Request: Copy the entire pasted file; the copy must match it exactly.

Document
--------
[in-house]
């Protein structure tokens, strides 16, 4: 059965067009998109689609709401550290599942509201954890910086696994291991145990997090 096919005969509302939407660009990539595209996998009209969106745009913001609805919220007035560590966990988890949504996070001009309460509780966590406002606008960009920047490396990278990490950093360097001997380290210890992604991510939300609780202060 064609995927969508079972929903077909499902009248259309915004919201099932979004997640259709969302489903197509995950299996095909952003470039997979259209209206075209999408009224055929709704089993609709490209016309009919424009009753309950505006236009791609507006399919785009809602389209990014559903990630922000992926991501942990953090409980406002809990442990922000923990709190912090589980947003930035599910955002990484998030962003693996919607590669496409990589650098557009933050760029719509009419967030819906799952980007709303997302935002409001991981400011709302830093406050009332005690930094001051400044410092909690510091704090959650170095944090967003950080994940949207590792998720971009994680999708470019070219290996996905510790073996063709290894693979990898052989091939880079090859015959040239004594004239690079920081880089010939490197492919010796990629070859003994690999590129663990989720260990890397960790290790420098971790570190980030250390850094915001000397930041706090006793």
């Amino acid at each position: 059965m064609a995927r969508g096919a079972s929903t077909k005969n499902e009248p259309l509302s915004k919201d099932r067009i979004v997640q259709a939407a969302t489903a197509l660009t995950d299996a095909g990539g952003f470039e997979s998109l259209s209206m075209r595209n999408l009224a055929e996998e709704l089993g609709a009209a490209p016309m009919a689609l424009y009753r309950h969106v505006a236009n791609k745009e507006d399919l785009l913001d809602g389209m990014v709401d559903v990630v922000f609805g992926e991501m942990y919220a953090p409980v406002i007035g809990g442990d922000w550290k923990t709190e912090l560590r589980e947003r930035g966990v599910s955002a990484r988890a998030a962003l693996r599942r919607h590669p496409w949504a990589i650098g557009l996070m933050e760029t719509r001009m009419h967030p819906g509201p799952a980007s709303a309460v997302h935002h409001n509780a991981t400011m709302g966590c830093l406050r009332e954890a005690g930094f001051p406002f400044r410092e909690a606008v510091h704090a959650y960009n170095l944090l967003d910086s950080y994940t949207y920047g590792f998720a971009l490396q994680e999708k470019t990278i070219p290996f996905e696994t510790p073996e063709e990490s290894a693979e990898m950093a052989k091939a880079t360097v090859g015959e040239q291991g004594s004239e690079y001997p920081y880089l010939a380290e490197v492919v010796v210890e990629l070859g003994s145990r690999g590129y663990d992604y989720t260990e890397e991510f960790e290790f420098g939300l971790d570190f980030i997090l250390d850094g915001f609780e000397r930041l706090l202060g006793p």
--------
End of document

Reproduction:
[in-house]
């Protein structure tokens, strides 16, 4: 059965067009998109689609709401550290599942509201954890910086696994291991145990997090 096919005969509302939407660009990539595209996998009209969106745009913001609805919220007035560590966990988890949504996070001009309460509780966590406002606008960009920047490396990278990490950093360097001997380290210890992604991510939300609780202060 064609995927969508079972929903077909499902009248259309915004919201099932979004997640259709969302489903197509995950299996095909952003470039997979259209209206075209999408009224055929709704089993609709490209016309009919424009009753309950505006236009791609507006399919785009809602389209990014559903990630922000992926991501942990953090409980406002809990442990922000923990709190912090589980947003930035599910955002990484998030962003693996919607590669496409990589650098557009933050760029719509009419967030819906799952980007709303997302935002409001991981400011709302830093406050009332005690930094001051400044410092909690510091704090959650170095944090967003950080994940949207590792998720971009994680999708470019070219290996996905510790073996063709290894693979990898052989091939880079090859015959040239004594004239690079920081880089010939490197492919010796990629070859003994690999590129663990989720260990890397960790290790420098971790570190980030250390850094915001000397930041706090006793």
């Amino acid at each position: 059965m064609a995927r969508g096919a079972s929903t077909k005969n499902e009248p259309l509302s915004k919201d099932r067009i979004v997640q259709a939407a969302t489903a197509l660009t995950d299996a095909g990539g952003f470039e997979s998109l259209s209206m075209r595209n999408l009224a055929e996998e709704l089993g609709a009209a490209p016309m009919a689609l424009y009753r309950h969106v505006a236009n791609k745009e507006d399919l785009l913001d809602g389209m990014v709401d559903v990630v922000f609805g992926e991501m942990y919220a953090p409980v406002i007035g809990g442990d922000w550290k923990t709190e912090l560590r589980e947003r930035g966990v599910s955002a990484r988890a998030a962003l693996r599942r919607h590669p496409w949504a990589i650098g557009l996070m933050e760029t719509r001009m009419h967030p819906g509201p799952a980007s709303a309460v997302h935002h409001n509780a991981t400011m709302g966590c830093l406050r009332e954890a005690g930094f001051p406002f400044r410092e909690a606008v510091h704090a959650y960009n170095l944090l967003d910086s950080y994940t949207y920047g590792f998720a971009l490396q994680e999708k470019t990278i070219p290996f996905e696994t510790p073996e063709e990490s290894a693979e990898m950093a052989k091939a880079t360097v090859g015959e040239q291991g004594s004239e690079y001997p920081y880089l010939a380290e490197v492919v010796v210890e990629l070859g003994s145990r690999g590129y663990d992604y989720t260990e890397e991510f960790e290790f420098g939300l971790d570190f980030i997090l250390d850094g915001f609780e000397r930041l706090l202060g006793p």